The Wall street journal reported in an article titled, on it's website, Pentagon Forbids Marine to Testify
Asked last week to appear before the panel, Col. Couch says he informed his superiors and that none had any objection.
Yesterday, however, he was advised by email that the Pentagon general counsel, William J. Haynes II, "has determined that as a sitting judge and former prosecutor, it is improper for you to testify about matters still pending in the military court system, and you are not to appear before the Committee to testify tomorrow." Mr. Haynes is a Bush appointee who has overseen the legal aspects of the Pentagon's detention and interrogation policies since Sept. 11, 2001.
House Judiciary Committee Chairman John Conyers Jr. (D., Mich.) said he was "outraged that the Defense Department is refusing to allow Lt. Col. Couch to testify before this committee, in his personal capacity and not on behalf of the government, concerning what he saw and heard relating to interrogation practices at Guantanamo." The subcommittee chairman, Rep. Jerrold Nadler (D., N.Y.), said he would consider seeking a subpoena for Col. Couch if the Pentagon doesn't allow him to testify.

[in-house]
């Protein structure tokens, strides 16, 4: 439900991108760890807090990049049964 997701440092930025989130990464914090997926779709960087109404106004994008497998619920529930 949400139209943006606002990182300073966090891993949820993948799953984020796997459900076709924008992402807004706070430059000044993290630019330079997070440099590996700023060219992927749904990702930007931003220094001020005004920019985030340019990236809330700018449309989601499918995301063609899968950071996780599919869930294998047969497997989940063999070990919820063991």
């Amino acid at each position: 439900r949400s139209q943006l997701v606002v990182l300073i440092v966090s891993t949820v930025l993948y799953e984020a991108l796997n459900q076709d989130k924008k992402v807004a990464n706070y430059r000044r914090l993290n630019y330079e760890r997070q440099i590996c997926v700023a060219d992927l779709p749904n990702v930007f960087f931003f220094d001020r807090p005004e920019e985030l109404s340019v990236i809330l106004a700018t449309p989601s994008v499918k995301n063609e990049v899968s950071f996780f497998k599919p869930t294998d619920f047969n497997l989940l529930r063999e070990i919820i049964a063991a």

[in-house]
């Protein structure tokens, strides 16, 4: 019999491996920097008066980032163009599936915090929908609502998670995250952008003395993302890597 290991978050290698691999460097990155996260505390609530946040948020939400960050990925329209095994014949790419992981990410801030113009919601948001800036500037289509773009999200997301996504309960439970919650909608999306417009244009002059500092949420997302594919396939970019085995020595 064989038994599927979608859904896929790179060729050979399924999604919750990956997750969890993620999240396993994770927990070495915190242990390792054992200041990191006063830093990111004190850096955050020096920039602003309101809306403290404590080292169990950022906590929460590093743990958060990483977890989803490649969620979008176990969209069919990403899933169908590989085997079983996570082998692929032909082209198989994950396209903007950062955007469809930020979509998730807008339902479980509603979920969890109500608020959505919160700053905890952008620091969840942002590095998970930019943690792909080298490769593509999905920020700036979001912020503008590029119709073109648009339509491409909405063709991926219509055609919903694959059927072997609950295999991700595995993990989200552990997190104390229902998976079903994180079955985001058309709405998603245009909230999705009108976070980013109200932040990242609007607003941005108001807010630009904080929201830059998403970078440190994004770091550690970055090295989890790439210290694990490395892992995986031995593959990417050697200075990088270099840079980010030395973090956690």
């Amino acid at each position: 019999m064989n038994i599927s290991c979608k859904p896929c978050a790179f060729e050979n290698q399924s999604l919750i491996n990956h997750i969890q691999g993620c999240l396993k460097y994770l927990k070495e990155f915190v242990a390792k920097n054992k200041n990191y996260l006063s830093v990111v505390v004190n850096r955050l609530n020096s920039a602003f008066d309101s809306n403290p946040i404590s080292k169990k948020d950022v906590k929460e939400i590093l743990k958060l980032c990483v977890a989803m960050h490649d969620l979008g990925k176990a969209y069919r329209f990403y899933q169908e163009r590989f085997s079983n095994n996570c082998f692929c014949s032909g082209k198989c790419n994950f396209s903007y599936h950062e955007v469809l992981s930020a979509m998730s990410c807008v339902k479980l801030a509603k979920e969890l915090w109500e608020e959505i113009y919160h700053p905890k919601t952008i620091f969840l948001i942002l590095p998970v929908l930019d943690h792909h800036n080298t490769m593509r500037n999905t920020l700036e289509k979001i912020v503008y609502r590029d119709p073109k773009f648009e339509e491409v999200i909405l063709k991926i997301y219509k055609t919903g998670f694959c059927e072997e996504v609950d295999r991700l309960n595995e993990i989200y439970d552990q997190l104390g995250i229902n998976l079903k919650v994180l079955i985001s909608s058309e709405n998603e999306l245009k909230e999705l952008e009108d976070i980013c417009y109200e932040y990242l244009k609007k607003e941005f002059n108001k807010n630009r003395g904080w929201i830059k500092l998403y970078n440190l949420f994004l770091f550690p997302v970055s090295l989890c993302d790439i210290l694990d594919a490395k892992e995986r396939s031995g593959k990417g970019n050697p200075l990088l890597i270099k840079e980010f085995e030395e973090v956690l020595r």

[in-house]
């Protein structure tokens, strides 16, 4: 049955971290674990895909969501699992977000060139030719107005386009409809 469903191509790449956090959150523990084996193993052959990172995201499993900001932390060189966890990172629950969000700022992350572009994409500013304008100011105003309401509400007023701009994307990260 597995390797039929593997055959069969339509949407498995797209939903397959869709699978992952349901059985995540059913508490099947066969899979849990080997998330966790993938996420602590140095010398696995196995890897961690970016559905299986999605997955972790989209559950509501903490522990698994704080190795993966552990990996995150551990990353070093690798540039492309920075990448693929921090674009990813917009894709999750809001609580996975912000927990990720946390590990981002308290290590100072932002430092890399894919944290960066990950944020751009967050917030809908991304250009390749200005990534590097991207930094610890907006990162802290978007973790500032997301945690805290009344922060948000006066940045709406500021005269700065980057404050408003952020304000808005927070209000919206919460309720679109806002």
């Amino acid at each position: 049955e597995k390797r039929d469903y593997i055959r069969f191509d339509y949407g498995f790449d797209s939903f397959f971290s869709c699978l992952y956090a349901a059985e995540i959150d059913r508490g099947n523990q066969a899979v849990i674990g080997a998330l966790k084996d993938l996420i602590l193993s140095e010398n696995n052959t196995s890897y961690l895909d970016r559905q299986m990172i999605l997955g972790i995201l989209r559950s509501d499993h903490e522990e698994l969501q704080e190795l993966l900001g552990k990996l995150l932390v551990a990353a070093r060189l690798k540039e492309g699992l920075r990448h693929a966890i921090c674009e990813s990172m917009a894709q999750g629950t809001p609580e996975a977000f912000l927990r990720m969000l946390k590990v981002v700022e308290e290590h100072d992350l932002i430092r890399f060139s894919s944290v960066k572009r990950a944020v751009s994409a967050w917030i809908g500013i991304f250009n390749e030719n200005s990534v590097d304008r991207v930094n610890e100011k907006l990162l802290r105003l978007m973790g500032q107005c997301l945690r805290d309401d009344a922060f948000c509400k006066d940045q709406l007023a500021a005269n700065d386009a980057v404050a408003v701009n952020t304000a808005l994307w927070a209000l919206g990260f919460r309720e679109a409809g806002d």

The ancient tradition of torture
Col. Couch refused to bring charges against Mohamedou Ould Slahi after determining the detainee's incriminating statements had been obtained through what Col. Couch considered to be torture. Mr. Slahi, who is alleged to have helped recruit several of the Sept. 11 hijackers, is one of two high-value Guantanamo prisoners who were authorized to undergo "special" interrogation methods. In addition to allegedly suffering physical beatings and death threats, Mr. Slahi was led to believe that the U.S. had taken his mother hostage and might ship her to Guantanamo Bay, where she would be the sole female amid hundreds of male prisoners.Col. Couch, now a military judge, said he reluctantly concluded it would be impossible to prosecute Mr. Slahi without relying on tainted evidence. The decision was particularly difficult, Col. Couch said, because a Marine buddy, Mike Horrocks, had been the co-pilot on the hijacked United 175, which struck the World Trade Center -- and because Col. Couch believed Mr. Slahi indeed had taken part in the Sept. 11 conspiracy. After Col. Couch advised superiors that the tainted evidence made it impossible to proceed against Mr. Slahi, the prosecution was shelved.- Advertisement -
The pentagon decided that Slahi's treatment did not amount to torture.
Does George Bush have the right to block congressional testimony by anyone employed by the government? Does the military have the right to refuse to allow its personnel to testify? Most important, will members of congress give up another power?